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speed/latency of USB vs. Serial Midi Interface?


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Right now there is a debate that USB Midi is actually more sluggish than serial. The quality of the unit may have more effect than the connection, but all other things equal serial may be better than USB.

 

Robert

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My MTP/AV seems to have both USB and a Mac only RS-422 jack. You might study it to see if it will do what you want. It may be a bit expensive as MIDI devices go but I love mine.

 

Robert

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I've had good luck with a midisport 2x2 (USB), which everyone seems to have problems with. I'm not sure why it works wonders for some and is horrible for others. I will say this, it's the only USB thing hooked up. I'm on a PC though.

 

How bad of a problem is it? Midi has a limited bandwidth, and if you have a midi choke problem, a better interface may not help you.

 

I guess the only is to try it. Just order it from somewhere that has a return policy, and do some bench marking.

Korg Kronos X73 / ARP Odyssey / Motif ES Rack / Roland D-05 / JP-08 / SE-05 / Jupiter Xm / Novation Mininova / NL2X / Waldorf Pulse II

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Worthwhile to note that some software manufacturers have complementary USB Midi-Faces with 'poured in' logic, so , for instance,

 

Steinberg's MIDEX-8 works superiorly with Cubase/Nuendo

 

MOTU's MTP thingie works excellently with their own Digital Performer

 

ProTools has its own 10-channel interface;

 

I guess that one works with Logic as well . . .

 

If you have one platform you use, check out what the manufacturer offers . . . note that they don't interchange, though --> using a Midex 3 or 8 with Logic Audio or SawStudio will be just as laggy as something without the proprietary architecture.

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Originally posted by spunkywinkerbean:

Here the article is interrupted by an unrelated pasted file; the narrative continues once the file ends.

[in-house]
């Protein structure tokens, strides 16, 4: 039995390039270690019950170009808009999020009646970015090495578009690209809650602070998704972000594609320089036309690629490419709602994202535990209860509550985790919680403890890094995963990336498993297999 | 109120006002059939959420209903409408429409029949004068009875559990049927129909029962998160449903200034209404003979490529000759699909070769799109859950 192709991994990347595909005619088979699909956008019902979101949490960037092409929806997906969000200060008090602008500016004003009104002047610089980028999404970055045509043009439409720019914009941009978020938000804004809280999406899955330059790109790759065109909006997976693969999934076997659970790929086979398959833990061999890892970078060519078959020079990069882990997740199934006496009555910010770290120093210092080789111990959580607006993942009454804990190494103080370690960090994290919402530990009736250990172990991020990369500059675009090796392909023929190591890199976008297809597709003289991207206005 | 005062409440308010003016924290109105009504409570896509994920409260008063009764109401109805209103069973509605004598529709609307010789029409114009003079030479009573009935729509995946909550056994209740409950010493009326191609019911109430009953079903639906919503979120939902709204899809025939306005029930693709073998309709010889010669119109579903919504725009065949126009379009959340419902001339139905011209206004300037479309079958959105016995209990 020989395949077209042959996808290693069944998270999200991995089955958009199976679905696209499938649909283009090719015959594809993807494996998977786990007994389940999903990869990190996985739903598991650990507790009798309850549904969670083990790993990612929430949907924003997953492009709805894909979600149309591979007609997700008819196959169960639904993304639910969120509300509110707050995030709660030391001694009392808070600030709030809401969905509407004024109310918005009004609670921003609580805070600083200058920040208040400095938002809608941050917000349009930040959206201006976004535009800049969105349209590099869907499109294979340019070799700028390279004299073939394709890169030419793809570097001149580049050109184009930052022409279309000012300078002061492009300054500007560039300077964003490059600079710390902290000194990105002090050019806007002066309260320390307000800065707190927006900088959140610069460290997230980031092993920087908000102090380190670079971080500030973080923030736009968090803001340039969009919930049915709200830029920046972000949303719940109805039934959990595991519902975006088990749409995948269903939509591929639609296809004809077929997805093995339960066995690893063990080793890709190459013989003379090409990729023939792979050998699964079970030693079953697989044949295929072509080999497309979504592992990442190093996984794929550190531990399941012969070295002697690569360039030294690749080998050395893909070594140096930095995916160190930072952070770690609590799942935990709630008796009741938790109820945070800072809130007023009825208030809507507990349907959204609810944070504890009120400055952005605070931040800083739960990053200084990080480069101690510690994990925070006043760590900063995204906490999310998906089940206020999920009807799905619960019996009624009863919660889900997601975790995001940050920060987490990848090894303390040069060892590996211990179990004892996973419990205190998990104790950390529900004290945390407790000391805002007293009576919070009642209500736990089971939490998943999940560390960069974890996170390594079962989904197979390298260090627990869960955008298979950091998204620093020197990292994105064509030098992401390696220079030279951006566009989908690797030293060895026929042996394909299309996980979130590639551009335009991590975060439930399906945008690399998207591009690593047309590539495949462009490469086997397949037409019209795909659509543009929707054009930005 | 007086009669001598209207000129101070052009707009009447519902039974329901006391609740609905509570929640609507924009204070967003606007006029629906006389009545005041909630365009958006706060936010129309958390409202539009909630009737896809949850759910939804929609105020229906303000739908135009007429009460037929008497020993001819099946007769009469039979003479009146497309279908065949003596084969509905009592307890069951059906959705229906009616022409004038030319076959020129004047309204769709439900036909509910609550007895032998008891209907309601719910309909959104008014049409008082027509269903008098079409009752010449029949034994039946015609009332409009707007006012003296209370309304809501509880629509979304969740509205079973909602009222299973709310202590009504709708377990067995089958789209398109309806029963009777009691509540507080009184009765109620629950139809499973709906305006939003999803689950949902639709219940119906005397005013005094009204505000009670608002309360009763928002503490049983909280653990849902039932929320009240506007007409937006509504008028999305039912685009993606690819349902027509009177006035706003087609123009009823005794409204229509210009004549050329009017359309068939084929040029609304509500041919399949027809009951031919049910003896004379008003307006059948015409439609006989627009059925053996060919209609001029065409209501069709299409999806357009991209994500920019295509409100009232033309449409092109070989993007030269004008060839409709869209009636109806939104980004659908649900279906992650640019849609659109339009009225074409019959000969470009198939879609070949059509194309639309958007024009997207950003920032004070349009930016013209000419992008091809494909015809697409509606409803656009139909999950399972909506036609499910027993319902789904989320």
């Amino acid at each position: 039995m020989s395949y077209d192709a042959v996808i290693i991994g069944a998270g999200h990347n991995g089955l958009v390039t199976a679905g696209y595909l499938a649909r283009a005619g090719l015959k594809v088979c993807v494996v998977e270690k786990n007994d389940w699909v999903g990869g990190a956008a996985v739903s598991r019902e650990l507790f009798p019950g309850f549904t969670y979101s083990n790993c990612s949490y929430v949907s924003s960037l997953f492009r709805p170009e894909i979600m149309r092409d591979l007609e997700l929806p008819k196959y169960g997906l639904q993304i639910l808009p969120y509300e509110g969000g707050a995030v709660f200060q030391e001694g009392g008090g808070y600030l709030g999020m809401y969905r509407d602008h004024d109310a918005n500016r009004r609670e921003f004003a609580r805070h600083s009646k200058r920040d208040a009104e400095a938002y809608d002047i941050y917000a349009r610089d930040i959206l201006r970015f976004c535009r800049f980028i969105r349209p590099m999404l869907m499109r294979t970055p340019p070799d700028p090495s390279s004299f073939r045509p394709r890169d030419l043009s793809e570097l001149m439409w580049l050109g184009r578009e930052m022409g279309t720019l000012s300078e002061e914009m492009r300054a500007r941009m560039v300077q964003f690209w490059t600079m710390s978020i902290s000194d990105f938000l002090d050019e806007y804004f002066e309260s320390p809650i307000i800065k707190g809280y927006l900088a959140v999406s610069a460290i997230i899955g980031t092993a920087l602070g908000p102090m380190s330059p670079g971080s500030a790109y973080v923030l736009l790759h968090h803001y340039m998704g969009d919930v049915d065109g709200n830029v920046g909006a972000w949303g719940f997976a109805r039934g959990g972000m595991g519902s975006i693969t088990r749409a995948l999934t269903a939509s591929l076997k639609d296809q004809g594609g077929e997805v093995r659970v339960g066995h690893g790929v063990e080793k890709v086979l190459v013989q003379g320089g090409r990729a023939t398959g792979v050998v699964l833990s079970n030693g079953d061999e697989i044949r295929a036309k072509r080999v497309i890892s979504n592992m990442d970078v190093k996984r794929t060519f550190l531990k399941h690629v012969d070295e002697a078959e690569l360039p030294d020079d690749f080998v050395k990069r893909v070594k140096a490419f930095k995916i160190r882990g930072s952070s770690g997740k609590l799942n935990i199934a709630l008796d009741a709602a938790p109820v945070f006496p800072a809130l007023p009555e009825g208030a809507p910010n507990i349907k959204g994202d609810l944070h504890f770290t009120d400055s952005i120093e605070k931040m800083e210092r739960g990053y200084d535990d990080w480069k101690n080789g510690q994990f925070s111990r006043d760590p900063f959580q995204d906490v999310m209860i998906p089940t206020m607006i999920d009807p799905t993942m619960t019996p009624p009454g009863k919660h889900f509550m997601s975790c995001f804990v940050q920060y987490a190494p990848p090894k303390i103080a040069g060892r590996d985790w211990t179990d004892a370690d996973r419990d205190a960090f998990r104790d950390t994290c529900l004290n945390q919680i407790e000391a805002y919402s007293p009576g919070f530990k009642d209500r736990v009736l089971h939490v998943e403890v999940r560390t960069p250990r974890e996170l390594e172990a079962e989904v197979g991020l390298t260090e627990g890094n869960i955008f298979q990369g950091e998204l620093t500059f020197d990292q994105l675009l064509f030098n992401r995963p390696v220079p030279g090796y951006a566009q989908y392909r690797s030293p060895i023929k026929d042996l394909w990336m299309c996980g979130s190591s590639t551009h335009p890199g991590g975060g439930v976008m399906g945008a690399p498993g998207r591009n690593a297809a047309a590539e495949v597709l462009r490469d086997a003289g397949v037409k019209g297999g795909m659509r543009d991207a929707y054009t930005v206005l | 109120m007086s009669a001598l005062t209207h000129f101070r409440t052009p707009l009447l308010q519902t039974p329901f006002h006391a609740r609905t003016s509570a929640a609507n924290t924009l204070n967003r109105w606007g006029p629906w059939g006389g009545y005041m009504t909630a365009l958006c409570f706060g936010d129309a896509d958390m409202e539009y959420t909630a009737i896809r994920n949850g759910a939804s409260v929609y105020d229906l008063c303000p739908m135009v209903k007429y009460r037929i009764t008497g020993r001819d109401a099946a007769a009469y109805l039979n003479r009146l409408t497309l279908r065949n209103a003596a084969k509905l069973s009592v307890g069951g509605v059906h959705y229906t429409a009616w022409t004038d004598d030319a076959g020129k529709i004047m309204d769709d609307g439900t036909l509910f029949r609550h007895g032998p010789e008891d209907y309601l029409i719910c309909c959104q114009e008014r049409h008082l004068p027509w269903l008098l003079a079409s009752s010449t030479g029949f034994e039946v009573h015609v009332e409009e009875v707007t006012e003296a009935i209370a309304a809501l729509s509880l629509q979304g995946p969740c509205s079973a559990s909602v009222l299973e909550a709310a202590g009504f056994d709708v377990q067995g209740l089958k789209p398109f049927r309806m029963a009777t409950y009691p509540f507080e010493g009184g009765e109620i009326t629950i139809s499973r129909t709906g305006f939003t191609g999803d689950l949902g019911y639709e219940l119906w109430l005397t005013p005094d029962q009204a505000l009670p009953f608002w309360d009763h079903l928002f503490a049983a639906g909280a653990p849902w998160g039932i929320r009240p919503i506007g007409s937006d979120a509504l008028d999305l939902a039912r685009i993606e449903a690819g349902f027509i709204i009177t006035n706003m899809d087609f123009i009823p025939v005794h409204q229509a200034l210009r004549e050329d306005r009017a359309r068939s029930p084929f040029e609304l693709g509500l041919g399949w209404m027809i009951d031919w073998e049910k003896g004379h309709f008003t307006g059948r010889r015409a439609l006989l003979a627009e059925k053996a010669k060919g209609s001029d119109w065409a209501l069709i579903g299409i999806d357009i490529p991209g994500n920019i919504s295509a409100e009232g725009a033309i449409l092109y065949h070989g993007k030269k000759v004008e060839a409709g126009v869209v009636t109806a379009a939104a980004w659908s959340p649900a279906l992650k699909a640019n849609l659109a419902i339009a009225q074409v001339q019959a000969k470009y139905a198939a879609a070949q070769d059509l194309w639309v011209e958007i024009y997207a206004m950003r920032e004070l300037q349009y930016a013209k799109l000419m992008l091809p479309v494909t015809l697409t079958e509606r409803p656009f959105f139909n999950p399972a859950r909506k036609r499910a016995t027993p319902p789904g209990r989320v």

Will I notice a big improvement if I switch to a new USB midi interface instead of using my opcode studio 4? More voices? Tighter drums?

You WILL see an improvement if you use an interface that's designed to work with your software. I'm using an Emagic amt8 with Logic, and the timing is amazing. If you use Cubase, consider a Midex; for DP, an MTP-AV. Each of these manufacturers has created a system of packet timing verification to compensate for inherent USB timing issues.

 

What sequencer are you using and on what platform?

The Black Knight always triumphs!

 

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Originally posted by spunkywinkerbean:

I'm using OPCODE VISION. Am I screwed or what? I've been using the sequencer in REASON more lately for fun jobs... but I'm thinking about making the switch to Logic... your description of the timing just got me a little, ahem, excited.

Spunky,

 

I was a Vision user. I switched to Logic after the fall of the house of Opcode. Logic is SO much better! I thank Gibson on a daily basis.

 

I've written some quick start Logic tips on the Frangioni forum for people who had trouble getting started with Logic. (One guy had the MIDI port disabled on his keyboard.) Logic isn't difficult, but it's structured differently from Vision, so it might seem confusing at first. It took me about a week to get comfortable with it, but that was because I was trying to use an Opcode Studio 5LX interface which (I didn't know) was renowned for not working with competitors' sequencers. When I hooked up and amt8, everything worked beautifully.

 

Please look up the tips I posted over on DF's forum and by all means, feel free to contact me if you decide to go the Logic route. Logic just FLIES when you get into it, but it's helpful to have someone who knows the program show you the ropes in the beginning.

The Black Knight always triumphs!

 

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spunkywinkerbean, as great as Studio Vision was, you'll find that the other sequencer choices are now a generation ahead of where Vision used to be. As mentioned above, one of the ways everyone has progressed is that each manufacturer now offers a USB MIDI interface that has especially tight timing with its own sequencer.